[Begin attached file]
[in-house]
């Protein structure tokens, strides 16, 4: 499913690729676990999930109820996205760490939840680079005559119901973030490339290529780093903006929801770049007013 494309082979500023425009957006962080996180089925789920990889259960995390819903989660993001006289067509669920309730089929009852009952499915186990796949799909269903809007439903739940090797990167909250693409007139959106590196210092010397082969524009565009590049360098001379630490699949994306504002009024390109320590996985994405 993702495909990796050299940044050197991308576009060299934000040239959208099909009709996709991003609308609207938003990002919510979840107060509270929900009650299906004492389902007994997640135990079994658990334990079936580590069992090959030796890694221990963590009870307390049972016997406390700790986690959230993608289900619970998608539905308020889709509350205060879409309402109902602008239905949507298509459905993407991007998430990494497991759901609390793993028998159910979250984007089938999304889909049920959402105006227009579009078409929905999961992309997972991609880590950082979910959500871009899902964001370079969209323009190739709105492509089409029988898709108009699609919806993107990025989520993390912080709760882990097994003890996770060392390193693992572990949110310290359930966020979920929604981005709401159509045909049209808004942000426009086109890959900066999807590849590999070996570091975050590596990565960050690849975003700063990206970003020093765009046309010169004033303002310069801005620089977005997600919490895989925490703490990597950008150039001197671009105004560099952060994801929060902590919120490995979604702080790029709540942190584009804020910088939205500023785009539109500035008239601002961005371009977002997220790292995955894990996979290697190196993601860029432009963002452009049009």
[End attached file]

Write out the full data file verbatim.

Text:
[in-house]
């Protein structure tokens, strides 16, 4: 499913690729676990999930109820996205760490939840680079005559119901973030490339290529780093903006929801770049007013 494309082979500023425009957006962080996180089925789920990889259960995390819903989660993001006289067509669920309730089929009852009952499915186990796949799909269903809007439903739940090797990167909250693409007139959106590196210092010397082969524009565009590049360098001379630490699949994306504002009024390109320590996985994405 993702495909990796050299940044050197991308576009060299934000040239959208099909009709996709991003609308609207938003990002919510979840107060509270929900009650299906004492389902007994997640135990079994658990334990079936580590069992090959030796890694221990963590009870307390049972016997406390700790986690959230993608289900619970998608539905308020889709509350205060879409309402109902602008239905949507298509459905993407991007998430990494497991759901609390793993028998159910979250984007089938999304889909049920959402105006227009579009078409929905999961992309997972991609880590950082979910959500871009899902964001370079969209323009190739709105492509089409029988898709108009699609919806993107990025989520993390912080709760882990097994003890996770060392390193693992572990949110310290359930966020979920929604981005709401159509045909049209808004942000426009086109890959900066999807590849590999070996570091975050590596990565960050690849975003700063990206970003020093765009046309010169004033303002310069801005620089977005997600919490895989925490703490990597950008150039001197671009105004560099952060994801929060902590919120490995979604702080790029709540942190584009804020910088939205500023785009539109500035008239601002961005371009977002997220790292995955894990996979290697190196993601860029432009963002452009049009």